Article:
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Keyword: robertballard

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  • Gulf camera reveals site of WWII sinking of SS Robert E. Lee, German U-boat

    07/14/2014 12:50:31 PM PDT · by Cincinatus' Wife · 31 replies
    Houston Chronicle ^ | July 14, 2014 | Heather Alexander
    ........[The] SS Robert E. Lee was carrying survivors from sister ships torpedoed in the Gulf, from Trinidad to New Orleans. On the June 30,1942, as it reached just 25 miles from the mouth of the Mississippi River, a German torpedo hit. According to historical accounts, a lookout spotted the torpedo coming in and alerted the steamer's escort, the American submarine chaser USS PC-566. The sub immediately began dropping depth charges. The German U-boat, U-166, which launched the attack, was sunk with no survivors. Its wreck cannot be disturbed, now protected as a war grave for the 52 crew lost. On...
  • Titanic Discoverer Finds Evidence of Biblical Flood

    12/14/2012 9:10:06 AM PST · by SeekAndFind · 45 replies
    Christian Post ^ | 12/14/2012 | Jeff Schapiro
    Ocean explorer Robert Ballard, who is responsible for the discovery of the Titanic shipwreck, says he may have discovered evidence of the Great Flood described in the Book of Genesis. Ballard is now on a mission to find evidence that the "mother of all floods" actually occurred, he told Christiane Amanpour of ABC News. "We went in there to look for the flood," he told ABC News. "Not just a slow moving, advancing rise of sea level, but a really big flood that then stayed... The land that went under stayed under." The explorer's mission was prompted by research conducted...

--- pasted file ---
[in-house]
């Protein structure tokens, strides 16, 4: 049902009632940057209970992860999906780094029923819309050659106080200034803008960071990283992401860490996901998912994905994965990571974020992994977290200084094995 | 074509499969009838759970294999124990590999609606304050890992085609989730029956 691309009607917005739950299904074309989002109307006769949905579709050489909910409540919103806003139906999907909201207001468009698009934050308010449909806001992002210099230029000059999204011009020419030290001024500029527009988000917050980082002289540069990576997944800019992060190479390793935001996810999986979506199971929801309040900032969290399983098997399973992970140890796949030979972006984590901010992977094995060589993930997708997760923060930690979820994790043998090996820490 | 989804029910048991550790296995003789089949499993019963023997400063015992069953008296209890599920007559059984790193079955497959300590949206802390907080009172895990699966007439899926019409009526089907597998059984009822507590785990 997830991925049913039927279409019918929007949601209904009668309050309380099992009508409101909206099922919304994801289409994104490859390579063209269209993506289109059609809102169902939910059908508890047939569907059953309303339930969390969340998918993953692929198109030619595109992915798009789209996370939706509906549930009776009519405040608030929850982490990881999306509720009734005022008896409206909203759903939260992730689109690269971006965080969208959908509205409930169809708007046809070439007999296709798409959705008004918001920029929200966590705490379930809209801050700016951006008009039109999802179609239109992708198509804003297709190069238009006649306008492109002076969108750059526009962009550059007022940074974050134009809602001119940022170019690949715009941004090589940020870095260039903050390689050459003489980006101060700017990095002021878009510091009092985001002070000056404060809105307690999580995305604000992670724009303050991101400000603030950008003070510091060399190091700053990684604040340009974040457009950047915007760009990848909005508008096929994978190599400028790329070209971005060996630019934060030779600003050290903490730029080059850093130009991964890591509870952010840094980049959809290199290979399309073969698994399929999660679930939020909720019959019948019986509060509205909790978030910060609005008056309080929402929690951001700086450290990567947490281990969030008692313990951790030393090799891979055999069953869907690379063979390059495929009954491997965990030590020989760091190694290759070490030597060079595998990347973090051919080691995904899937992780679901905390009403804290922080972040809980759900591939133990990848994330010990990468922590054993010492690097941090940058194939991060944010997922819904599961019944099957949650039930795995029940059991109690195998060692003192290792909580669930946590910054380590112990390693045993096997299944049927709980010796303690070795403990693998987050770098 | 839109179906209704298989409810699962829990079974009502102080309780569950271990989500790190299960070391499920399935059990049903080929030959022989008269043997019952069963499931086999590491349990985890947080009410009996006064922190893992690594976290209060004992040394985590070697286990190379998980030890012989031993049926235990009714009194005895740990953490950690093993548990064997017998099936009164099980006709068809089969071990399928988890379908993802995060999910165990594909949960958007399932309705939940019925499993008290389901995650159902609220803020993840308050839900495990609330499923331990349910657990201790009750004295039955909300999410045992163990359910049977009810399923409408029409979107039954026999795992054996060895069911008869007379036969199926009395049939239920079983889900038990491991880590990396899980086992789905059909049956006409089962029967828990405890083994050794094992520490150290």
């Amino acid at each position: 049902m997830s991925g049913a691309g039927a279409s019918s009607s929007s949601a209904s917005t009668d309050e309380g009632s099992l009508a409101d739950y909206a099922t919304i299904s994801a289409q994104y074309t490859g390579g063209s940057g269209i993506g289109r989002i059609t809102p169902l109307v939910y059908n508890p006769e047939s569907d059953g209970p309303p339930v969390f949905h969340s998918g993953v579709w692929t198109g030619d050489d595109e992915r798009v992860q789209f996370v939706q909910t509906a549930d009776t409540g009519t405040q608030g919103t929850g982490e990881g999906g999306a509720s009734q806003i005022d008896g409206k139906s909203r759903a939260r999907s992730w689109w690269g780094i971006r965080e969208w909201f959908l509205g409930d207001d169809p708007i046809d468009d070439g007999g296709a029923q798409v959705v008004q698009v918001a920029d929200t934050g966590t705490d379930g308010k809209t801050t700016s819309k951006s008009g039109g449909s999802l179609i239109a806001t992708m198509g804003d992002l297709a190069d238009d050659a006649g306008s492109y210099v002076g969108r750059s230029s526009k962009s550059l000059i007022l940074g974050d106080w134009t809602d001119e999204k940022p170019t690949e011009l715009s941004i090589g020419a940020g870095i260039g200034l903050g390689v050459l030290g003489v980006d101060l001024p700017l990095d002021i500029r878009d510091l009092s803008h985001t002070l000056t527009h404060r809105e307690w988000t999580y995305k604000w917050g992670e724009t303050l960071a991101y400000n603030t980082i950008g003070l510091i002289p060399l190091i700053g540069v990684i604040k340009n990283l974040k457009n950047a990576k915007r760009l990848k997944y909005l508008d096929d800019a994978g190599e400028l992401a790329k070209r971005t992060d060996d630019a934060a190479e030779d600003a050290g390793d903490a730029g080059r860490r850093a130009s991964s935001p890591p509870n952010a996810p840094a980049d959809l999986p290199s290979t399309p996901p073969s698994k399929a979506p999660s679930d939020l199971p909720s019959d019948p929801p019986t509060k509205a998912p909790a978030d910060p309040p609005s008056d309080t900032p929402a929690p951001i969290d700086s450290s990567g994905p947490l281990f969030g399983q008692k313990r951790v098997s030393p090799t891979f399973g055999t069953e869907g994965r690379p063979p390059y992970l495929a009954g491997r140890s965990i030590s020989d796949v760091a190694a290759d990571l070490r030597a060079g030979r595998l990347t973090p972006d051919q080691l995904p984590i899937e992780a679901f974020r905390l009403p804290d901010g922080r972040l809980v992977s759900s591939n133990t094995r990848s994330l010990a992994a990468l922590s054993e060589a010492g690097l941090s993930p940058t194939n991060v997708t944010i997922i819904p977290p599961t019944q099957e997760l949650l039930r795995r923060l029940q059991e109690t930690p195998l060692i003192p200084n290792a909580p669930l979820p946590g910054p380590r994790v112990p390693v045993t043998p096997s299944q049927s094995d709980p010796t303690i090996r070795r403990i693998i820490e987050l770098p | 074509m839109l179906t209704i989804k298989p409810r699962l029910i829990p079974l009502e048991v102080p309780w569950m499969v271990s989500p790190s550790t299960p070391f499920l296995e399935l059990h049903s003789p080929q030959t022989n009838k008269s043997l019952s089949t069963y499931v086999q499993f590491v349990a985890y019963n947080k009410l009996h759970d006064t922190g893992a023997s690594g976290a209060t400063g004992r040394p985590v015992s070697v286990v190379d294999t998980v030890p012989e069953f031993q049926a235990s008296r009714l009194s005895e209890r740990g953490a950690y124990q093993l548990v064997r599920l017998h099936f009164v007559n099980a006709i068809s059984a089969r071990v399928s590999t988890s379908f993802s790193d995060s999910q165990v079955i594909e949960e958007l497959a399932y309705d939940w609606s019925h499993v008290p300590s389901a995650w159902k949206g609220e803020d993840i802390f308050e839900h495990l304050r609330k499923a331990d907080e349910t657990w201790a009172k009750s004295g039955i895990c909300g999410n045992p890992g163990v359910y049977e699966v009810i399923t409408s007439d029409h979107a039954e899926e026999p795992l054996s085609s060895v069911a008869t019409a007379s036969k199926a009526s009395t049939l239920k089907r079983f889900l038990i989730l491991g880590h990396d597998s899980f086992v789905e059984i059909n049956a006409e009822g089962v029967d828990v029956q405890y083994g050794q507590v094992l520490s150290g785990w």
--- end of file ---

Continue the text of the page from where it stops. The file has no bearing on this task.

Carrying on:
• Black Sea findings support Biblical legends of floods

    10/01/2001 6:05:20 AM PDT · by Valin · 5 replies · 880+ views
    St Paul Pioneer (de)Press / NY Times ^ | 10/1/01 | JOHN NOBLE WILFORD
    Archaeologists have found evidence that appears to support the theory that a catastrophic flood struck the Black Sea region more than 7,000 years ago, turning the sea saline, submerging surrounding plains and possibly inspiring the flood legends of Mesopotamia and the Bible. In their first scientific report, the expedition leaders said that a sonar survey conducted in the summer of 2000 in the sea off Sinop, a city on the northern coast of Turkey, revealed the first distinct traces of the preflood shoreline, now about 500 feet under water. At one site, the sonar detected more than 30 stone blocks ...
  • Work completed on historic sunken Yenikapı ships in Istanbul

    09/01/2013 7:42:47 AM PDT · by SunkenCiv · 9 replies
    Hurriyet Daily News ^ | August 26, 2013 | Anadolu Agency